Break out your best thank you notes because Netflix deserves some serious gratitude right now. According to Deadline, Netflix renewed One Day at a Time for Season 2, and this incredible news deserves to be celebrated. The series following a Cuban-American family is one of TV's best comedies, and now that it is definitely returning for a second season, you have plenty of time to see what you have been missing out on.
Based on Norman Lear's '70s classic of the same name, One Day at a Time joins NBC's The Carmichael Show in making multi-camera sitcoms relevant again. In its first season, the comedy tackled PTSD, navigating the veteran affairs office, religion, immigration, coming out, and modern feminism. The show did all of this while grounding the story in Cuban traditions, offering up Cuban-Spanish dialogue sans onscreen translation, and still being a hilarious sitcom with universal appeal.
One Day at a Time feels like a throwback, but there's truly nothing else like it on TV. Rebooting classic shows is always tricky, but somehow, series creators Mike Royce and Gloria Calderon Kellett not only made the new incarnation of the series feel fresh, they found a way to make it one of the most essential shows currently airing.
By showcasing three generations of Cuban-American women, One Day at a Time explored multiple viewpoints and visions of feminism throughout the first season. As the family's eldest member, Rita Morena gave a standout performance as Lydia, a first generation immigrant who is a caretaker by nature. She never holds her daughter or granddaughter back, but she present them with a different idea about what being a woman means to her.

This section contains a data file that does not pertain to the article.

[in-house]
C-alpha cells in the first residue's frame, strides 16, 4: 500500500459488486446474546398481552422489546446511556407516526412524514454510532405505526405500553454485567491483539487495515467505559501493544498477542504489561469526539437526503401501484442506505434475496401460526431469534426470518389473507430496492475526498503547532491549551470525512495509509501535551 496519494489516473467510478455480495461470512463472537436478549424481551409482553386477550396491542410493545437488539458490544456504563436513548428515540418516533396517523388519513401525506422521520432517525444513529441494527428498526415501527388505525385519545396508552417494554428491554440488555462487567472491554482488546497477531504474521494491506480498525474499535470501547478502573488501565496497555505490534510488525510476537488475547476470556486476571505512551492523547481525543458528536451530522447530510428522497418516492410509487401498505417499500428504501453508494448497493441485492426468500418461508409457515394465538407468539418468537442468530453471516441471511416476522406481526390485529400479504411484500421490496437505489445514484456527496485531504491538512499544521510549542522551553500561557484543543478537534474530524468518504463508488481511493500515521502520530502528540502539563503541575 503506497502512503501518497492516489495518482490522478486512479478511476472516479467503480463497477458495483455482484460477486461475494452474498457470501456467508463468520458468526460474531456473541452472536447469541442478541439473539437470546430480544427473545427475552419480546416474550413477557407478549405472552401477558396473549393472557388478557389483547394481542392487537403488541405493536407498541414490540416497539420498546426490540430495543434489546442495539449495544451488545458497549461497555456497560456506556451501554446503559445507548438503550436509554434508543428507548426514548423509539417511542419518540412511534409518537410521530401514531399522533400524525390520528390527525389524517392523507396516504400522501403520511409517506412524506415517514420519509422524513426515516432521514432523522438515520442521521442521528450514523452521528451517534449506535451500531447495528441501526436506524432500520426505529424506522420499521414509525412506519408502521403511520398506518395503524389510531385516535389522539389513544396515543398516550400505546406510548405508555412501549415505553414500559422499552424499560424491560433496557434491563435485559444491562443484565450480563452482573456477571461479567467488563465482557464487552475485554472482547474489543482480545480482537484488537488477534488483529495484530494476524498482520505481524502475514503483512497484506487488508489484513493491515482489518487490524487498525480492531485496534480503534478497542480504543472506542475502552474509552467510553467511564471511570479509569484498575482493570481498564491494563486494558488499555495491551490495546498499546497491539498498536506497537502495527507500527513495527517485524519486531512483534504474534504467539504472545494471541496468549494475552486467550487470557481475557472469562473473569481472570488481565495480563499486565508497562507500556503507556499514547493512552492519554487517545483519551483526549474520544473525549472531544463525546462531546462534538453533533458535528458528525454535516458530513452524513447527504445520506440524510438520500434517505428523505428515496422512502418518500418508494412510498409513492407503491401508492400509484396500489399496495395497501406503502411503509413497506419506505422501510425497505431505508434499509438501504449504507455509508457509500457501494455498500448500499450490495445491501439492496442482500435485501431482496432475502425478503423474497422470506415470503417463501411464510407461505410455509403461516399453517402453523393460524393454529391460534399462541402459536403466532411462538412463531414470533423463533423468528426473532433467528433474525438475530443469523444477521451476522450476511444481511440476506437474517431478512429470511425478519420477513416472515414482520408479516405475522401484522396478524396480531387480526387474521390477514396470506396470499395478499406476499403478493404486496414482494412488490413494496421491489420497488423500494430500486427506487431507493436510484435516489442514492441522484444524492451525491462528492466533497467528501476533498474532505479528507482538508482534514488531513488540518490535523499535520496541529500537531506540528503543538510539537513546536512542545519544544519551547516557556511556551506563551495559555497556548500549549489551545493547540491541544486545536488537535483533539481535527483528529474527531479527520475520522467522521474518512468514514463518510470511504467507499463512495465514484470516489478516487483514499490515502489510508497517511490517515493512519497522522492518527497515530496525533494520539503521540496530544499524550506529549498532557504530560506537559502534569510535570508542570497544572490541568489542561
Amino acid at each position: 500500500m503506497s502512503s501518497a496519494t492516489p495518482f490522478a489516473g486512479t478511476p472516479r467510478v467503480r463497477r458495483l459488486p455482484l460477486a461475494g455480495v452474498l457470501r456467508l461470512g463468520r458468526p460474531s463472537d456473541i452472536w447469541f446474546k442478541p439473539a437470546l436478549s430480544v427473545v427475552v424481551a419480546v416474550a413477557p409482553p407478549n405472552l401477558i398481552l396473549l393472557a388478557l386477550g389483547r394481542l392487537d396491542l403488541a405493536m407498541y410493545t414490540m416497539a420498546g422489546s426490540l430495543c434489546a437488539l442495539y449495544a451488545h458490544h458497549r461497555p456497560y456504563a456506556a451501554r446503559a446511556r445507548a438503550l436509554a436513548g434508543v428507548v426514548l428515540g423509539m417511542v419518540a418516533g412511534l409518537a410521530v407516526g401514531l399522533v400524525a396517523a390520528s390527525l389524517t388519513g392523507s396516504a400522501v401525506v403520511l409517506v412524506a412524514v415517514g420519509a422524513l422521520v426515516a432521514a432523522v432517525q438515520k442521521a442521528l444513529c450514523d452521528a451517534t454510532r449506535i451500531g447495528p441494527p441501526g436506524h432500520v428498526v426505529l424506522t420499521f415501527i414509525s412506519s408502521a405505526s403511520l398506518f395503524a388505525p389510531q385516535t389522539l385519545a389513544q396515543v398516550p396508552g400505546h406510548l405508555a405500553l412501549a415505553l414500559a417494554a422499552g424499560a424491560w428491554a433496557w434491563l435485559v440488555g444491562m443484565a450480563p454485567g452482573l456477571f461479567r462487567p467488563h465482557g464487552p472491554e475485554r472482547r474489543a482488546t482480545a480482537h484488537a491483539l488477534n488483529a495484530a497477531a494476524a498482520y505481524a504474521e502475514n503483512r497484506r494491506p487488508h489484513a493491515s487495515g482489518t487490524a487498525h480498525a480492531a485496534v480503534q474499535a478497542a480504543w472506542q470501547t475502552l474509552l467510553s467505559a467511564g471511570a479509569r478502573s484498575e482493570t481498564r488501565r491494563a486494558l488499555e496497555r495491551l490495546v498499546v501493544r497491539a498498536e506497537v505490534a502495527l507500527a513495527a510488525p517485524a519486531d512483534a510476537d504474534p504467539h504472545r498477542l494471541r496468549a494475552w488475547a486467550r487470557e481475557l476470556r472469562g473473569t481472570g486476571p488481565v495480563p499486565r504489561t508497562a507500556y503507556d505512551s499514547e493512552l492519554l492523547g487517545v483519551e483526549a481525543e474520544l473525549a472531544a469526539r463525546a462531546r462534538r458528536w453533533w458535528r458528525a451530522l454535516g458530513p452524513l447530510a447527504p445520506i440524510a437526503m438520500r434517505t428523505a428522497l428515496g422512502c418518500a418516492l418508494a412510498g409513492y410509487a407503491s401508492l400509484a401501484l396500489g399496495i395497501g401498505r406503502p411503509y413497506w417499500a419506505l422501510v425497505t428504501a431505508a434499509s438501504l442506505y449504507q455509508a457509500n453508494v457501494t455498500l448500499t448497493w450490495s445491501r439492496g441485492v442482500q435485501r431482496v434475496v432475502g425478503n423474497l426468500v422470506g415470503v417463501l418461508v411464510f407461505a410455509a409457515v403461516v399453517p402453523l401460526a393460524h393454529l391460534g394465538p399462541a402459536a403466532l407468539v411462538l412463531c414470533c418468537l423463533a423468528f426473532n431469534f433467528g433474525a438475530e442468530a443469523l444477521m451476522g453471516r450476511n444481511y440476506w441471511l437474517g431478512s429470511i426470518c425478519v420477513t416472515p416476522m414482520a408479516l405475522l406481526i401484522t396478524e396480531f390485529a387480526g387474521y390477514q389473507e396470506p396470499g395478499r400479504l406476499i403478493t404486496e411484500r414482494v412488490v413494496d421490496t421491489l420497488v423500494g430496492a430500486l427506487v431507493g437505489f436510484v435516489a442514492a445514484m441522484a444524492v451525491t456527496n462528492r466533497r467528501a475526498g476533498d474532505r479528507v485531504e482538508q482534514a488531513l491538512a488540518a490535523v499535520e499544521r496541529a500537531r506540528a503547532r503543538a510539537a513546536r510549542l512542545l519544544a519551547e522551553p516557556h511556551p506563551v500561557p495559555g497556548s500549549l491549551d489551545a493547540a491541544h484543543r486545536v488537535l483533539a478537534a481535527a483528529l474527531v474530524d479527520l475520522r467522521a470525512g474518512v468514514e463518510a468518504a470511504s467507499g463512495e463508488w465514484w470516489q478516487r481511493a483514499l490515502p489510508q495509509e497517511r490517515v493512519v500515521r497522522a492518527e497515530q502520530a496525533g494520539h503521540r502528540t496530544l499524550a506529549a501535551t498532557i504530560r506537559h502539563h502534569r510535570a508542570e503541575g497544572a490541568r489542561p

The episode in which Lydia advises her daughter, Penelope, and granddaughter, Elena, to try a more stereotypical feminine approach to their problems dealing with misogynists in "Bobos and Mamitas" was fascinating TV. Not only did it lead to both younger women exploding in anger at the respective men trying to hold them back, it also revealed a truth about why Lydia never allows her family to see her without makeup. Three vastly different types of feminism were on display, and they were all given their due onscreen.
One Day at a Time is the rare show capable of balancing hard truths with authentic comedy. Watching Elena try desperately to hide her friend Ramona after Ramona's parents are deported led to a frank discussion about illegal immigration and the ways in which the policies surrounding immigration in the U.S. are deeply flaws. Still, the show can just as easily drop one-liners that will make you grin and family moments that will warm your heart.
The comedy uses a traditional sitcom format to tell stories other series are afraid to tell. Knowing One Day at a Time has a home on Netflix for at least another 13-episode season is a relief. The Alvarez family still has so much more to say, and I cannot wait to hear them out.